Sen. Barack Hussein Obama is going to be our next president. While some of us may disagree with many or all of his campaign positions, it is now time to put aside our differences and wipe the proverbial slate clean. Sen. John Sidney McCain III did not win the election and we cannot allow party politics to continue to divide our nation.
Yes, I’m disappointed that McCain did not win, but I’m pledging my support to our new president and sincerely hope that he can make good on most of his campaign promises. Now would be the time for anyone who does not want to support Obama to take to heart McCain’s slogan of “Country First.”
While this election is a historic one and cause for great celebration for many Americans, Obama cannot pause to celebrate for long. He has the unenviable task of trying to clean up the incredible mess that he will inherit on Jan. 20, 2009.
Every president-elect has always had pressing issues to deal with, but Obama’s job will be more difficult than most. The state of affairs in our nation is grim and the rest of the world is watching us, waiting to see what we will do.
Our economy has spiraled out of control, the financial sector is relying on handouts from taxpayers, and big businesses are collapsing left and right.
American families are finding it difficult to keep their heads above water; they are facing job losses, decreased home values, foreclosures, plummeting 401(k) plans, and rising costs for necessities like groceries and utilities. Obama is also inheriting an incredible deficit and an unfinished, unpopular war.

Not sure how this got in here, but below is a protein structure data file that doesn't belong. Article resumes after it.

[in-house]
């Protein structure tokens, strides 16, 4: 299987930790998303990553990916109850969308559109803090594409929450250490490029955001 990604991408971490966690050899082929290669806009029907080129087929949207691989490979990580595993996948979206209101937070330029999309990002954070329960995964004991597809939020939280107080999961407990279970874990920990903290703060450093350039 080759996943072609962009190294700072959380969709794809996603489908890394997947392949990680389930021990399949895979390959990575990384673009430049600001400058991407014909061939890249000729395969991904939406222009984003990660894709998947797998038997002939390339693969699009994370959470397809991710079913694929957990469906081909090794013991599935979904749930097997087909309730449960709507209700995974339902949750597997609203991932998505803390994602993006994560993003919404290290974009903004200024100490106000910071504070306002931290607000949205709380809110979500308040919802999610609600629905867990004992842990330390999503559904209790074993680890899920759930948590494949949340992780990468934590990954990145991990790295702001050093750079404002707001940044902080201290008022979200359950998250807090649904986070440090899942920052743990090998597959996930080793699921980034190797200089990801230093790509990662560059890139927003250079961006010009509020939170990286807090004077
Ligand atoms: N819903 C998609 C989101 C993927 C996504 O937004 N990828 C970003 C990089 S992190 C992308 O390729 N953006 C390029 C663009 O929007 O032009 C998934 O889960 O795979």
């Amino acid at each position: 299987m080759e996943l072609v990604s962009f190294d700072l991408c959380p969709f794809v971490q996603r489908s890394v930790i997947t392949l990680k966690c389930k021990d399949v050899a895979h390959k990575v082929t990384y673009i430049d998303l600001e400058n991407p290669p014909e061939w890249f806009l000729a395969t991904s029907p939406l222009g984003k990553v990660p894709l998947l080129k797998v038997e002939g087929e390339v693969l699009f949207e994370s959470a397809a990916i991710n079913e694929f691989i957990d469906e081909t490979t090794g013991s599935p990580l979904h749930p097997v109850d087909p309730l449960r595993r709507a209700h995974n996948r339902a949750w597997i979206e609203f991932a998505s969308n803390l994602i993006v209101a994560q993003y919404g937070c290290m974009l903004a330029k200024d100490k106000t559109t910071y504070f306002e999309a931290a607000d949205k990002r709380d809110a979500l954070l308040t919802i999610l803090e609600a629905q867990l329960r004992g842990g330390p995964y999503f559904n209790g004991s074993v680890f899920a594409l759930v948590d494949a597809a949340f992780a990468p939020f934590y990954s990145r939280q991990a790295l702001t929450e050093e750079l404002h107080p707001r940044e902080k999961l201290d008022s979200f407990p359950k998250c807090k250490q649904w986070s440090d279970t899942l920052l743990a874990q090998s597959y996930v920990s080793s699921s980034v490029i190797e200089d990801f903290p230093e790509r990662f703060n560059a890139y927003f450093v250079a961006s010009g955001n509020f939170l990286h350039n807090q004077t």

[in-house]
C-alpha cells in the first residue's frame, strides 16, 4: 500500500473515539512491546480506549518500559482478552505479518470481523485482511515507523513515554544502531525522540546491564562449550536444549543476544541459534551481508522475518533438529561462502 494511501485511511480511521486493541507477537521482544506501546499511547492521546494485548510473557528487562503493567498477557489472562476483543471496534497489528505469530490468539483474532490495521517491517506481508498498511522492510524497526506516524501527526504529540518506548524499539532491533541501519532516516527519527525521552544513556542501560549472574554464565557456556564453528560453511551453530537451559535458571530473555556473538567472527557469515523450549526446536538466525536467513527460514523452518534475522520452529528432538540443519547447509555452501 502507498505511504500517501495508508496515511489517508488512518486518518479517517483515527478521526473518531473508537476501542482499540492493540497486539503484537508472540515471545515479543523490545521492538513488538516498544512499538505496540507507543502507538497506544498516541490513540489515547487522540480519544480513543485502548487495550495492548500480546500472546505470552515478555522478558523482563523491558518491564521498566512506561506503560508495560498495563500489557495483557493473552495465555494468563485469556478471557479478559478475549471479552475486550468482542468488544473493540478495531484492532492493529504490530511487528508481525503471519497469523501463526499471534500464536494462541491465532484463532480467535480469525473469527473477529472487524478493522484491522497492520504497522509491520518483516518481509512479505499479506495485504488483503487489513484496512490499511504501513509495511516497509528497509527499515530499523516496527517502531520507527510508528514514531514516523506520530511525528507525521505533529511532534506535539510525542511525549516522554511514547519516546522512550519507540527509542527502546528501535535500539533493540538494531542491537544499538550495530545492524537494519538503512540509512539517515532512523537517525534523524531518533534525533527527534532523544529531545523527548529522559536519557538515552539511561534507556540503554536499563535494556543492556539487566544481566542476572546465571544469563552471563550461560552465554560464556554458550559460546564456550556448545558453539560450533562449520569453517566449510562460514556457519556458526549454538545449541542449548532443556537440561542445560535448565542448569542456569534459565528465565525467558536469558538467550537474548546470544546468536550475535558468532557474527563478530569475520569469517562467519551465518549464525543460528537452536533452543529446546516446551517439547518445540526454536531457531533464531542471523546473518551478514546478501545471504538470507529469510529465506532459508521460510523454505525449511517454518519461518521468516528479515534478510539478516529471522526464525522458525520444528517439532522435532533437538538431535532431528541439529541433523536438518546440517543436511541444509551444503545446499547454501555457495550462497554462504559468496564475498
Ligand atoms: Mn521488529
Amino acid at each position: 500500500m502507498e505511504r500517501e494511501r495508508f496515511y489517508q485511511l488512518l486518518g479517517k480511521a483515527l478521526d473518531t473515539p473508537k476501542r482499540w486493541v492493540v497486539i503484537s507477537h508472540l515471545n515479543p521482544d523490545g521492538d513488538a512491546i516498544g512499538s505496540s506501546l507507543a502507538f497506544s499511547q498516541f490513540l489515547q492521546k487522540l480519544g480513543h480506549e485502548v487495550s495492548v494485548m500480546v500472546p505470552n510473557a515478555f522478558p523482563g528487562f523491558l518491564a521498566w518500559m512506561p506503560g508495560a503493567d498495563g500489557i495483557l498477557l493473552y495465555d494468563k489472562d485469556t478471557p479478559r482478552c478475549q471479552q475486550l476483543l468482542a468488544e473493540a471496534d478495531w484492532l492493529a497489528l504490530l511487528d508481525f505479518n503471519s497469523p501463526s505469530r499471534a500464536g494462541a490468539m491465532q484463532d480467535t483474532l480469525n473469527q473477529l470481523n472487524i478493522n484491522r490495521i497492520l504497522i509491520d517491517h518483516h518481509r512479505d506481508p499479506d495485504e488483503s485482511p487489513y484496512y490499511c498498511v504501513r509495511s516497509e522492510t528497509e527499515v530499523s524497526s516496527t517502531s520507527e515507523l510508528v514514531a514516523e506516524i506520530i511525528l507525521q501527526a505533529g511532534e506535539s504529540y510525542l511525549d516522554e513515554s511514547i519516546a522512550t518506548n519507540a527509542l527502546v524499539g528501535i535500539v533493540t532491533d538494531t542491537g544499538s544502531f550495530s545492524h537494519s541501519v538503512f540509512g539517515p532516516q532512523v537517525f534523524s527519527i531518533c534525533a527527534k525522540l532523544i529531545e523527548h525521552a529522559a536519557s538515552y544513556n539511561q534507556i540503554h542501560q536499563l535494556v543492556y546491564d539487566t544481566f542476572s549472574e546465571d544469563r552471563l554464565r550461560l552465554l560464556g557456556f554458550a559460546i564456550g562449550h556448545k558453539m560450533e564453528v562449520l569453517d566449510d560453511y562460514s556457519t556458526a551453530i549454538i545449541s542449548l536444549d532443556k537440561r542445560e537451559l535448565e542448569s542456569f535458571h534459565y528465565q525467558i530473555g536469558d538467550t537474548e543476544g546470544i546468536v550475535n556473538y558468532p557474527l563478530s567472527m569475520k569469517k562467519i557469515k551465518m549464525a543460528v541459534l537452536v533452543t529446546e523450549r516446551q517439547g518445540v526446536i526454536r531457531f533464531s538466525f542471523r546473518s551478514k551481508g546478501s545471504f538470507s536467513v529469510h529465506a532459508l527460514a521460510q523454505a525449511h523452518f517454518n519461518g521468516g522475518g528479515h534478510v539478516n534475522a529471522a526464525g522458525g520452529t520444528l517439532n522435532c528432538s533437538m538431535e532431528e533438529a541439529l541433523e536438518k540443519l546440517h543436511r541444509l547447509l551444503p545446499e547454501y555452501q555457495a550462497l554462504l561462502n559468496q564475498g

McCain supporters need to take the high road now and pledge to work together in the interest of our country. We are not just our party affiliations; we are first and foremost Americans.
I hope my fellow McCain backers will join me in supporting Obama. As the 44th president of the United States, he deserves to be judged from this point forward not by his campaign, but by his words and deeds as an American president.
I admire anyone who has the strength of character to put themselves and their families on display by running for any political office. I think both candidates are good men.
I’m trying to forget the campaign and all the negativity surrounding it. Obama was elected by American citizens and I trust that he will not take that duty lightly.
I don’t think all McCain supporters should just give up their ideals and start Obama fan clubs, but I believe that we live in a great country and Obama has been elected to the greatest office in this nation and, as such, is due the respect of that position.
Our country benefits from many different points of view, but we must respect one another. I feel the constant belittling of our president, whether we voted for him or not, does not improve any situation.
There has never been a president that everyone has agreed with all the time. It seems that many of us were so focused on the fight to win the election that we neglected to look at the positive aspects of the opposing candidate. Obama deserves a chance to lead. He has won that right.
Regardless of how we voted, one thing is clear: American voices rang out in unison yesterday for change, and change is definitely on its way.